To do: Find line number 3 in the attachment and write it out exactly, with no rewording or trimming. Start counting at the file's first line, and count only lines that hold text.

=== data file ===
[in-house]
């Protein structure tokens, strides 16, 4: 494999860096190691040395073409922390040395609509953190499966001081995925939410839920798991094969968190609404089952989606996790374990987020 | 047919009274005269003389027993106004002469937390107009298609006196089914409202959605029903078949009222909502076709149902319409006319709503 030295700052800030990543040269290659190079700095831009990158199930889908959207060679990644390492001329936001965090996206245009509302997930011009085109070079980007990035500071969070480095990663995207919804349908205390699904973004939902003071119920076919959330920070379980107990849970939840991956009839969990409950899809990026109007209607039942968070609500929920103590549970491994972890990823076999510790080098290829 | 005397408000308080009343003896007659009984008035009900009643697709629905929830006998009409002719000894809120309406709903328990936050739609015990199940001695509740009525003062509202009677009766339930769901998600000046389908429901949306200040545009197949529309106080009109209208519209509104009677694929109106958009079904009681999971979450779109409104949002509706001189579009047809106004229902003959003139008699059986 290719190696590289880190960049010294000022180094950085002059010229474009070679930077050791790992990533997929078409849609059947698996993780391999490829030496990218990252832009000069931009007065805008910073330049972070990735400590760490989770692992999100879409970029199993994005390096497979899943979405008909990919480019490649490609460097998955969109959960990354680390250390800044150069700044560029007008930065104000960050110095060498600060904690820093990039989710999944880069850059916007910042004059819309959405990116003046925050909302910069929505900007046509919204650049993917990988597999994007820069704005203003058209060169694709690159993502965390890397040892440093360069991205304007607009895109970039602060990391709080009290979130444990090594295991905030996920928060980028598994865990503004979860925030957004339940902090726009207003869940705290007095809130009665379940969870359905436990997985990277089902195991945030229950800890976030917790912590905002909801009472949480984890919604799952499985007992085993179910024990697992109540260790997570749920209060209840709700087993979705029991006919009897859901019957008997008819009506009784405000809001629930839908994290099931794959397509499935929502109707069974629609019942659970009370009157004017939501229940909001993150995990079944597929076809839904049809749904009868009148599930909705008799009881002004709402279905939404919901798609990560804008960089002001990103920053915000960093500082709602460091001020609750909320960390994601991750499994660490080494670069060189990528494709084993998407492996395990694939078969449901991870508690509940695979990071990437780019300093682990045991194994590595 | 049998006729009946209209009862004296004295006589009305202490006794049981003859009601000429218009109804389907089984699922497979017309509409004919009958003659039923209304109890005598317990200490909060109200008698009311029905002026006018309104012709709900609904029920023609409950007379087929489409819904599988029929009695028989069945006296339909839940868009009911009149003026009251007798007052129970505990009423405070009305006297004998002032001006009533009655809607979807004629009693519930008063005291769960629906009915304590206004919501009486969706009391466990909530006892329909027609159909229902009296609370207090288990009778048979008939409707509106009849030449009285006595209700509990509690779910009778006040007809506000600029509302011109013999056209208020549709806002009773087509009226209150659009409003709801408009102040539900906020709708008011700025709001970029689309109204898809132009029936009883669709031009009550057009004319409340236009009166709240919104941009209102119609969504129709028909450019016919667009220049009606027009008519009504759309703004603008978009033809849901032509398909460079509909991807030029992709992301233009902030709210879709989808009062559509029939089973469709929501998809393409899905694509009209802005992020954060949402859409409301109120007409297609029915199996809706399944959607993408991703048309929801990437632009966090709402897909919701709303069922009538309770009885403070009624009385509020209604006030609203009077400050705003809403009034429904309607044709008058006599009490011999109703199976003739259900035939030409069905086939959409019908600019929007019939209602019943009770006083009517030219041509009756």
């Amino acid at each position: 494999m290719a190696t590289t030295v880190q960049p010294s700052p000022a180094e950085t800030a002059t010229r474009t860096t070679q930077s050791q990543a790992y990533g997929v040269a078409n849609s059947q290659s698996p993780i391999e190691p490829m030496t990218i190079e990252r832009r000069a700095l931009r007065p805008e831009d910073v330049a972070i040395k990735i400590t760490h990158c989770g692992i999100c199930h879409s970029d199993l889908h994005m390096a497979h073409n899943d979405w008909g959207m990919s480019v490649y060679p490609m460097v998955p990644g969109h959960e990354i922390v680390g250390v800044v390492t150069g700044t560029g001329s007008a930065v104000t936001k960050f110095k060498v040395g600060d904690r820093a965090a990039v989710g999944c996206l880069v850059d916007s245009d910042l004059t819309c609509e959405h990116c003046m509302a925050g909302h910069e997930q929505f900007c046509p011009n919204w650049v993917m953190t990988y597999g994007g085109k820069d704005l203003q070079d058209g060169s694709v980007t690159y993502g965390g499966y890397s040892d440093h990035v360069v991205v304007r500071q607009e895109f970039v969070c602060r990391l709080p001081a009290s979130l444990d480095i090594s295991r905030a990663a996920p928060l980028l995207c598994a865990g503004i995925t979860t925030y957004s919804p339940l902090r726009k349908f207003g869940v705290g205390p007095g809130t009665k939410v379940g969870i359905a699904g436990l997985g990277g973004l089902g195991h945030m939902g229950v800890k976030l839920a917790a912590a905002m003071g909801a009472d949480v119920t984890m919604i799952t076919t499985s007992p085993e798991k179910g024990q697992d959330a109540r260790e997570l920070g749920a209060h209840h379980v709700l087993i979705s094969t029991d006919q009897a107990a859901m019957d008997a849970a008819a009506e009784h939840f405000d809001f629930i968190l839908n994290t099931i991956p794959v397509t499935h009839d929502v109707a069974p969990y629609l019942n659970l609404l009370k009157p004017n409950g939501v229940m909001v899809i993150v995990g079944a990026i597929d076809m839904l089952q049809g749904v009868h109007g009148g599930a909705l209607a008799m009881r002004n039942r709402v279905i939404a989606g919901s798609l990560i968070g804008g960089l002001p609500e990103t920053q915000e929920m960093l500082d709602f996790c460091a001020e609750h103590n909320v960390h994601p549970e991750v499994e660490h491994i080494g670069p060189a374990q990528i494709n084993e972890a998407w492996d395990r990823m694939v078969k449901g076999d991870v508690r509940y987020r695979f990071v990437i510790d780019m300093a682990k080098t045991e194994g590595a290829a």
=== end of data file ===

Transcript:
């Amino acid at each position: 494999m290719a190696t590289t030295v880190q960049p010294s700052p000022a180094e950085t800030a002059t010229r474009t860096t070679q930077s050791q990543a790992y990533g997929v040269a078409n849609s059947q290659s698996p993780i391999e190691p490829m030496t990218i190079e990252r832009r000069a700095l931009r007065p805008e831009d910073v330049a972070i040395k990735i400590t760490h990158c989770g692992i999100c199930h879409s970029d199993l889908h994005m390096a497979h073409n899943d979405w008909g959207m990919s480019v490649y060679p490609m460097v998955p990644g969109h959960e990354i922390v680390g250390v800044v390492t150069g700044t560029g001329s007008a930065v104000t936001k960050f110095k060498v040395g600060d904690r820093a965090a990039v989710g999944c996206l880069v850059d916007s245009d910042l004059t819309c609509e959405h990116c003046m509302a925050g909302h910069e997930q929505f900007c046509p011009n919204w650049v993917m953190t990988y597999g994007g085109k820069d704005l203003q070079d058209g060169s694709v980007t690159y993502g965390g499966y890397s040892d440093h990035v360069v991205v304007r500071q607009e895109f970039v969070c602060r990391l709080p001081a009290s979130l444990d480095i090594s295991r905030a990663a996920p928060l980028l995207c598994a865990g503004i995925t979860t925030y957004s919804p339940l902090r726009k349908f207003g869940v705290g205390p007095g809130t009665k939410v379940g969870i359905a699904g436990l997985g990277g973004l089902g195991h945030m939902g229950v800890k976030l839920a917790a912590a905002m003071g909801a009472d949480v119920t984890m919604i799952t076919t499985s007992p085993e798991k179910g024990q697992d959330a109540r260790e997570l920070g749920a209060h209840h379980v709700l087993i979705s094969t029991d006919q009897a107990a859901m019957d008997a849970a008819a009506e009784h939840f405000d809001f629930i968190l839908n994290t099931i991956p794959v397509t499935h009839d929502v109707a069974p969990y629609l019942n659970l609404l009370k009157p004017n409950g939501v229940m909001v899809i993150v995990g079944a990026i597929d076809m839904l089952q049809g749904v009868h109007g009148g599930a909705l209607a008799m009881r002004n039942r709402v279905i939404a989606g919901s798609l990560i968070g804008g960089l002001p609500e990103t920053q915000e929920m960093l500082d709602f996790c460091a001020e609750h103590n909320v960390h994601p549970e991750v499994e660490h491994i080494g670069p060189a374990q990528i494709n084993e972890a998407w492996d395990r990823m694939v078969k449901g076999d991870v508690r509940y987020r695979f990071v990437i510790d780019m300093a682990k080098t045991e194994g590595a290829a």